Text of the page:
Awakening from sleep, yet another start of the week. The harassing noise of the alarm clock jars my comfort and rallies me quickly to silence the piercing buzz. Semi-coordinated, I scuff down the hall to the bathroom for my lava hot shower in order to come to. The light sting to my skin lets me know that I have the optimum temperature as I stand under the water. I close my eyes and soap up, pondering my schedule. As I shut the water and throw back the curtain, I relish the cool waves that wash over me as I reach to find my towel on the rack. I wrap my over-processed, long black hair in my towel and with a flip and a toss, my turban positions itself firmly on top of my head.
I find my reflection after a wipe with my hand over the mirror. My shoulders let down as I stare at my blemished face. Just once, God, could I have nice skin? Why does my complexion seem to always know where to position a red spot that will distract me from socializing for the week? I roll my eyes and prepare to primp. I'll have to do the best I can to make this mess look like something I can live with. My makeup becomes a mask that I can hide behind. I feel comfortable now that it is on. No one can see me.
Next on my list is my hair. Not to be outdone by any other Heavy Metal Princess, I delight in my home-dyed mane. Black as pitch. It is the bane of my mother's existence but it is my jeweled crown. I need at least 45 minutes to comb, dry upside down, spray, tease, curl, tease some more and then solidify in place with at least a half a can of Aqua Net hair spray. Once I am satisfied that it is high enough and has no chance of moving or listing in any way, I weakly smile and leave the bathroom.
Last is my costume. I need to dress the part. Leopard skin jeans or the ripped ones, maybe a concert t-shirt, lots of studded belts and my favorite, cowboy boots with chains and spurs to complete my look. I want to look like I walked out of a video on MTV. If I can't be pretty, then I can be shocking to look at. Either way, I have your attention. I am so uncomfortable with my appearance that it is easier to look like a freak than a pudgy, ugly girl who tried too hard to look like a homecoming queen. I am in my garb. One last fluff of the hair and some hula-hoop sized earrings and it is out the door for me. No breakfast, I am fat enough as it is. Coffee and a cigarette will be my only sustenance.
Settling in to my moss green '78 Chevy Nova, the Love Pig, I make my route to pick up all of my friends that would gladly take a seat in my beater than face ridicule for being over 16 and still taking the bus. After I have filled my car to the brim, we pull into the parking lot. It looks like a parade as most of the upper class makes its way from the parking lot, across the green of the town square and into the high school. Rockers, Jocks, Nerds, New Wavers, and of course the cool kids. As they walk by, I smooth my clothes and shake my head. They look my way and my eyes cast down. I'd rather not see their look of disapproval. At least no one makes fun of me, to my face anyway.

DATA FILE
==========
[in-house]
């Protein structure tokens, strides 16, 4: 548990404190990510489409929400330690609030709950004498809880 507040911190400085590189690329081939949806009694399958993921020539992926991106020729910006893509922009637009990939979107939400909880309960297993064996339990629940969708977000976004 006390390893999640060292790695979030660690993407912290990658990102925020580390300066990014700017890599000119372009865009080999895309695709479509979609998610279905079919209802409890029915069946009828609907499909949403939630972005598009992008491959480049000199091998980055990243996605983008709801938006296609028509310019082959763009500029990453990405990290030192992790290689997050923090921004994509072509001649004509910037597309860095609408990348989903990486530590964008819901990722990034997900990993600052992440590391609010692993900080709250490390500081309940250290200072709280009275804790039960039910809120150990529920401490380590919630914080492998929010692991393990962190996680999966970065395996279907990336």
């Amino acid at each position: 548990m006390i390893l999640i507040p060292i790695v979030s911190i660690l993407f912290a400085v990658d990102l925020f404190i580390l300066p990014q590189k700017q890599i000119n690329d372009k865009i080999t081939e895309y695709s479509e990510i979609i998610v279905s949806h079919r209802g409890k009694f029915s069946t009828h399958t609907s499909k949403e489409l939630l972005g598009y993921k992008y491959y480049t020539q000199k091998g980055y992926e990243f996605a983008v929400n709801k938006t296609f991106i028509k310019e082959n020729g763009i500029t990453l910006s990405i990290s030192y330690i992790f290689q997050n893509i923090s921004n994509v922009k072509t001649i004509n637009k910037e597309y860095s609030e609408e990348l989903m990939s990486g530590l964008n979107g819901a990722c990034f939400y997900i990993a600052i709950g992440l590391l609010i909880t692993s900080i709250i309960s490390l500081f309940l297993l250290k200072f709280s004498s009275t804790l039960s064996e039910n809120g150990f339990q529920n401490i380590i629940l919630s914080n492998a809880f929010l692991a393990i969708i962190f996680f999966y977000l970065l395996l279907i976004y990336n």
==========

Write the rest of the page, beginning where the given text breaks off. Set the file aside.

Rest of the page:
That was my academic career from '86 to '90. Every day a Ground Hog Day experience. Nothing ever changed. I longed to suddenly become one of the cool kids but it never happened. I chalked it up to it just being my station in life. I was nothing special. I was just a sight. Being named 'Class Individualist' was the highlight of my time there. I was also noted in the yearbook for my 4'x6' self portrait that to my horror, Miss Lee, my art teacher, proudly displayed in the front hall of the school. I would have had an easier time if she asked me to strip naked and greet everyone who came in the door.
Years later with the birth of Facebook, I'd make online friends with some of the cool kids. You know, the ones who always had it all together, got invited to the parties at all the cool kid houses. Turns out, they didn't live the good life I thought they did. All those feelings of isolation, rejection, feeling different, like an outsider, they felt all those things too. That's weird. I thought it was just me. After I regained my composure from this revelation, I made my peace with the fact that maybe most teenagers just felt like that even if they were cool.
Days ago, I ran into someone from high school. She was alight with enthusiasm to see me again. She gushed over and a smile covered her face as she chirped questions and danced in place as I answered. I kept talking and politely asking about her life, trying to figure out who she was. She looked familiar but I couldn't place how she would have known me. My mind was a cavern of vague as I grasped at any solid memory. A conversation, a class, maybe homeroom or study hall? Nothing. I asked a friend of mine about her and she couldn't recall either. I was ready to end the call when she uttered these words, "She probably just idolized you. We all did. You were so cool. I was so jealous of you." In my complete disbelief I laughed out loud. I thanked her for flattering me as I gasped for air but she pressed on with confession. "I was, I was cool? Me?" She seemed to irritate, "Yes, we all thought you were."
Cool is in the eye of the beholder it seems. Like everyone is trying to attain some status that just never can be found. All the cool kids were just doing their damnedest trying to live up to the coolness of other cool kids. A relentless circle of nothingness and eternal frustration especially for the hormonally challenged teenager.
The number #1 rule of Cool is there is no cool.
Don't Pray For Me
6 years ago